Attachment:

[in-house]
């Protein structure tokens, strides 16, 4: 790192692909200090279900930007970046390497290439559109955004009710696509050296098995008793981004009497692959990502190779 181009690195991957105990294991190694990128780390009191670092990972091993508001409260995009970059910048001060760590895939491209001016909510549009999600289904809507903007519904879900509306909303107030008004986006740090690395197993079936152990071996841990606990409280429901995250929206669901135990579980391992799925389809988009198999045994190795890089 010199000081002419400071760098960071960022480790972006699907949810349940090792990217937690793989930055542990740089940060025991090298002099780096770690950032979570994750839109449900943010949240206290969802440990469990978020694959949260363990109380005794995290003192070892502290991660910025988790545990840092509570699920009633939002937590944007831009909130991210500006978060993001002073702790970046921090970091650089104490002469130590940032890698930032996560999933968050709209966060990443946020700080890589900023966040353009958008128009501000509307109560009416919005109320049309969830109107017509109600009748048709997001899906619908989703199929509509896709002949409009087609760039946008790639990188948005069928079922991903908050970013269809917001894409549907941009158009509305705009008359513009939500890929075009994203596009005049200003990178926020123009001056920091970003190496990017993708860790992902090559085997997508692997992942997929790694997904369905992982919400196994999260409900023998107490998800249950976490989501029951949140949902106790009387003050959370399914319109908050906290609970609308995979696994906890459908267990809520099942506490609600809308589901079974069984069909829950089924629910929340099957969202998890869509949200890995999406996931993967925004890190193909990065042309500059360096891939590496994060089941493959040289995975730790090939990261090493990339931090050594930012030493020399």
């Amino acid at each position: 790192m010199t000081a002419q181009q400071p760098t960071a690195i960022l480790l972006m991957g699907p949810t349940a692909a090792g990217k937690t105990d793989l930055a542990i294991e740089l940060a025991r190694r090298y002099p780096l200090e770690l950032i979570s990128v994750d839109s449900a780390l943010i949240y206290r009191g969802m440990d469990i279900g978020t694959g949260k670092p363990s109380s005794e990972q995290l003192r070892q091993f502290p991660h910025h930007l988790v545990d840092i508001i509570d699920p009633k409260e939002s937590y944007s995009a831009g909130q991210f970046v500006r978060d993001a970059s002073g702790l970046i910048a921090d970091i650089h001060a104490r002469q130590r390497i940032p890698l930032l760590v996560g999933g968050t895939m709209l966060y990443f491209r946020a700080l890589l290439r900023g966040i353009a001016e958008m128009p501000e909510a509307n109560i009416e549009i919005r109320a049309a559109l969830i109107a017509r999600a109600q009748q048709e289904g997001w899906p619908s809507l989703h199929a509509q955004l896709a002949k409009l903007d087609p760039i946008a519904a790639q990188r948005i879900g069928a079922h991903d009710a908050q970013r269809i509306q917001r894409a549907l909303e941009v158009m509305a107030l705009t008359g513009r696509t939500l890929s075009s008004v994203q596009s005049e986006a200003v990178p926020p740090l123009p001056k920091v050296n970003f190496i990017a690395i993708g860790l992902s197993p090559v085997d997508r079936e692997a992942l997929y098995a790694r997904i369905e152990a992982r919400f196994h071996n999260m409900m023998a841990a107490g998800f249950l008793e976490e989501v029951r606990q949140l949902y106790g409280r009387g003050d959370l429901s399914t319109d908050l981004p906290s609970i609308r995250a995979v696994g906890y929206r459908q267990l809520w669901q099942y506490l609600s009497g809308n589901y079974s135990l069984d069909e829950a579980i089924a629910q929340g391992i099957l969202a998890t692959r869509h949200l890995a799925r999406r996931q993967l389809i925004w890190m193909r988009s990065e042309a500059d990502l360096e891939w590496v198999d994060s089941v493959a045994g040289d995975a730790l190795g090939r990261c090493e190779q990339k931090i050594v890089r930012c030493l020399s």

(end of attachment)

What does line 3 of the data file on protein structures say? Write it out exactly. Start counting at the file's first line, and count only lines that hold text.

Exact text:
């Amino acid at each position: 790192m010199t000081a002419q181009q400071p760098t960071a690195i960022l480790l972006m991957g699907p949810t349940a692909a090792g990217k937690t105990d793989l930055a542990i294991e740089l940060a025991r190694r090298y002099p780096l200090e770690l950032i979570s990128v994750d839109s449900a780390l943010i949240y206290r009191g969802m440990d469990i279900g978020t694959g949260k670092p363990s109380s005794e990972q995290l003192r070892q091993f502290p991660h910025h930007l988790v545990d840092i508001i509570d699920p009633k409260e939002s937590y944007s995009a831009g909130q991210f970046v500006r978060d993001a970059s002073g702790l970046i910048a921090d970091i650089h001060a104490r002469q130590r390497i940032p890698l930032l760590v996560g999933g968050t895939m709209l966060y990443f491209r946020a700080l890589l290439r900023g966040i353009a001016e958008m128009p501000e909510a509307n109560i009416e549009i919005r109320a049309a559109l969830i109107a017509r999600a109600q009748q048709e289904g997001w899906p619908s809507l989703h199929a509509q955004l896709a002949k409009l903007d087609p760039i946008a519904a790639q990188r948005i879900g069928a079922h991903d009710a908050q970013r269809i509306q917001r894409a549907l909303e941009v158009m509305a107030l705009t008359g513009r696509t939500l890929s075009s008004v994203q596009s005049e986006a200003v990178p926020p740090l123009p001056k920091v050296n970003f190496i990017a690395i993708g860790l992902s197993p090559v085997d997508r079936e692997a992942l997929y098995a790694r997904i369905e152990a992982r919400f196994h071996n999260m409900m023998a841990a107490g998800f249950l008793e976490e989501v029951r606990q949140l949902y106790g409280r009387g003050d959370l429901s399914t319109d908050l981004p906290s609970i609308r995250a995979v696994g906890y929206r459908q267990l809520w669901q099942y506490l609600s009497g809308n589901y079974s135990l069984d069909e829950a579980i089924a629910q929340g391992i099957l969202a998890t692959r869509h949200l890995a799925r999406r996931q993967l389809i925004w890190m193909r988009s990065e042309a500059d990502l360096e891939w590496v198999d994060s089941v493959a045994g040289d995975a730790l190795g090939r990261c090493e190779q990339k931090i050594v890089r930012c030493l020399s």